Ankita Chakrabarty/ Zee Research Group
Bangladesh has beaten India in global Non Governmental Organization (NGO) ranking putting a question mark on the hype surrounding the role played by the sector in the country.
BRAC, a Bangladesh based poverty alleviation NGO, bagged the fourth slot in the global rankings while India had to take solace in cornering the 15th rank in the list of top 100 global NGOs released recently by ‘The Global Journal’.
Indian NGOs, however, managed to get seven slots in the top 100 list while Bangladesh just managed two. Indian NGOs that featured on the list include Barefoot College, Arvind Eye Care System, Planet Read, Pratham, Gram Vikas, Rishi Valley Institute for Educational Resources and International Development Enterprises.
Expressing immense satisfaction on the performance of Indian NGOs, Alexis Kalagas, deputy editor at ‘The Global Journal’ said,” There is a common thread linking these organizations - whether focused on social entrepreneurship, public health, or education.”
“It is their impressive ability to identify low-cost and innovative strategies to address significant challenges, and then leverage the existing human and other resources already present in local communities to achieve the largest possible impact,” added Kalagas.
The Global Journal is a global international research journal publishing organization, which compiled a list of 1000 NGOs that in turn were subjected to two rounds of review to evolve the top 100 NGOs. These were ranked on their effectiveness, impact, efficiency, transparency, accountability, sustainability and on strategic and financial management.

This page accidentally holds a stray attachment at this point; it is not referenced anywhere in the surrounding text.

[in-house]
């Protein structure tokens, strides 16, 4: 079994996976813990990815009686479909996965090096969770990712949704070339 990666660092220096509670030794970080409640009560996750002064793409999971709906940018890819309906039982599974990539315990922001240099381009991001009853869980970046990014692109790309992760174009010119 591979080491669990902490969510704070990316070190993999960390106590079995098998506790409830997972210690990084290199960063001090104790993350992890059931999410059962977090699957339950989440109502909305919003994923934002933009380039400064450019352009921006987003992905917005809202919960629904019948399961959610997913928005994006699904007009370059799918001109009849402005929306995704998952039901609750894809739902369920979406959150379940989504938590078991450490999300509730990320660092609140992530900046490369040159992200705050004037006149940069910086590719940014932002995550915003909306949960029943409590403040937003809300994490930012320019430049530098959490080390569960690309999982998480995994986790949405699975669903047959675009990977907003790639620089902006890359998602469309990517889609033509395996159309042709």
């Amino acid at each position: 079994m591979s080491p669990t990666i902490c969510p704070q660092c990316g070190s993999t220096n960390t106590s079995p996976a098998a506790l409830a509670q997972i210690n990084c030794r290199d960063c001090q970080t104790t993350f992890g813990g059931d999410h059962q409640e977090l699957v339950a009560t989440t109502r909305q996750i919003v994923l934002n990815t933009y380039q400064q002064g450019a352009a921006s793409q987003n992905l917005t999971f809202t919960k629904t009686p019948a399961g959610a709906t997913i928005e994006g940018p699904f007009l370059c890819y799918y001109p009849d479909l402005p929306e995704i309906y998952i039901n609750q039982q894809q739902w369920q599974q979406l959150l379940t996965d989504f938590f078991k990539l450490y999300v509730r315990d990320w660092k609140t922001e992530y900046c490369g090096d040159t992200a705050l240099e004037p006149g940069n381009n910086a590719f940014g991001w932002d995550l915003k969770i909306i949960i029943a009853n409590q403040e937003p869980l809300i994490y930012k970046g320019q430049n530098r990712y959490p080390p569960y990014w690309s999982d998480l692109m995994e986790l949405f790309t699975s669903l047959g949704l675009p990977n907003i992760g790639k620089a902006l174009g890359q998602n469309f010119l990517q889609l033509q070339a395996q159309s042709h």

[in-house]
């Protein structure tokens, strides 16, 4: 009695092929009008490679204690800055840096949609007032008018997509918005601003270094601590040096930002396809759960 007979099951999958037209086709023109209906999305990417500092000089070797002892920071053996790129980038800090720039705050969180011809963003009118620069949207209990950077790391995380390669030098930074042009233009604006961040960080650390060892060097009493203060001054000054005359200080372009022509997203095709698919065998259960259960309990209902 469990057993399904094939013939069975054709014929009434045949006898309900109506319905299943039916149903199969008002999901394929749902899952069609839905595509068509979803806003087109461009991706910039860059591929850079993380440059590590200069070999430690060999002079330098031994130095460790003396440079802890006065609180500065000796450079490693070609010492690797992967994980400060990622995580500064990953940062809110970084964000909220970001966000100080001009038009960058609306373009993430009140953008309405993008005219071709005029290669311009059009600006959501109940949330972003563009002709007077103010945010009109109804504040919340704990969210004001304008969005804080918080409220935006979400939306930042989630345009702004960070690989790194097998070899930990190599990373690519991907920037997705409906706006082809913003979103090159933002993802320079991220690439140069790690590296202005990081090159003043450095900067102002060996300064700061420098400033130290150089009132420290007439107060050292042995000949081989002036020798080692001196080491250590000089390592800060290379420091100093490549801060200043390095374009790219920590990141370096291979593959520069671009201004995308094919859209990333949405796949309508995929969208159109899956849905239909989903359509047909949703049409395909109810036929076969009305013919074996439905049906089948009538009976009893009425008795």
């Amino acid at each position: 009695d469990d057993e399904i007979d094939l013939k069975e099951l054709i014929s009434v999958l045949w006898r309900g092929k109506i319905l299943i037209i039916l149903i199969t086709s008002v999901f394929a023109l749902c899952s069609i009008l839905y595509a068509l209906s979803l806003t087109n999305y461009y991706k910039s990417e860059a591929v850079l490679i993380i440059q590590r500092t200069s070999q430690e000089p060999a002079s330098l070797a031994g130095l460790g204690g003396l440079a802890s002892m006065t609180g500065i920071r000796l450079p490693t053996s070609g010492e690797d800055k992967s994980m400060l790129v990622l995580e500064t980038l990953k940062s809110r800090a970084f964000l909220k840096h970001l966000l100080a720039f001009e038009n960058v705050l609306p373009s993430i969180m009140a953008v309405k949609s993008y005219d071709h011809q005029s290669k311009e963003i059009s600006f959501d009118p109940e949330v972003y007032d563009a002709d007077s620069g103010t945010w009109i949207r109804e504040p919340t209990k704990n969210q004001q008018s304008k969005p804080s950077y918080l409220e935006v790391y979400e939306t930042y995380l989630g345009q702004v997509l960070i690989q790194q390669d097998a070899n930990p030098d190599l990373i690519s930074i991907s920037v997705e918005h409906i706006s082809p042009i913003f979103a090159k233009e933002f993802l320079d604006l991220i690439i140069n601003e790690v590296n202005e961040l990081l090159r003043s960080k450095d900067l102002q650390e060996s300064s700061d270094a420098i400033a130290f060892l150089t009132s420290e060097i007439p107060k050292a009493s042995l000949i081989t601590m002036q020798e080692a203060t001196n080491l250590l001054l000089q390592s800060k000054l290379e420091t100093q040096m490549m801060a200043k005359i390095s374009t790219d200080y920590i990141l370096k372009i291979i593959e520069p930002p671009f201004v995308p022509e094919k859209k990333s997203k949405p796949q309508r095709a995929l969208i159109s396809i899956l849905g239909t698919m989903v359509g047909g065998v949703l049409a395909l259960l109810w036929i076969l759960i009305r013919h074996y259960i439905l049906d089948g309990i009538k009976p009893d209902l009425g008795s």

Wikimedia Foundation of United States secured the top rank in the list followed by Partners in Health of United States and Oxfam of United Kingdom at second and third position respectively.
Pratham, an education focused non-governmental organization, which secured 22nd rank, expressed happiness at the honour. Madhav Chavan, Chief Executive Officer (CEO) at Pratham said, “It is really a good thing as the organization’s work is internationally recognized. However, I do not believe we can be ranked in any way.”
Asked, however, to explain the general poor show of Indian NGOs having failed to make it to the top 10, Anusha Bhardwaj, at Gram Vikas (51st rank) said, “There are so many complexities involved in ranking an NGO. It is not at all possible to rank an NGO as each and every NGO works with a different set of people and with a different set of agendas.”
“There might be many groups working in India who might be doing excellent work but may not be known internationally,” argued Chavan, in defense of NGOs in India.
Pledging to work more efficiently in the near future, Bhardwaj at Gram Vikas said, “The main agenda of each and every NGO is to reach out to more and more people who are in real need and to work more efficiently and sincerely.”
Celebrating the success, Nirav Shah, Chief Executive Officer at Planet Read (an education focus NGO), which secured 27th rank in the 100 best global list, said, “We are happy to be in the list. We welcome this ranking with love and adoration. We are expanding the scope of our work so that we can reach to more people.”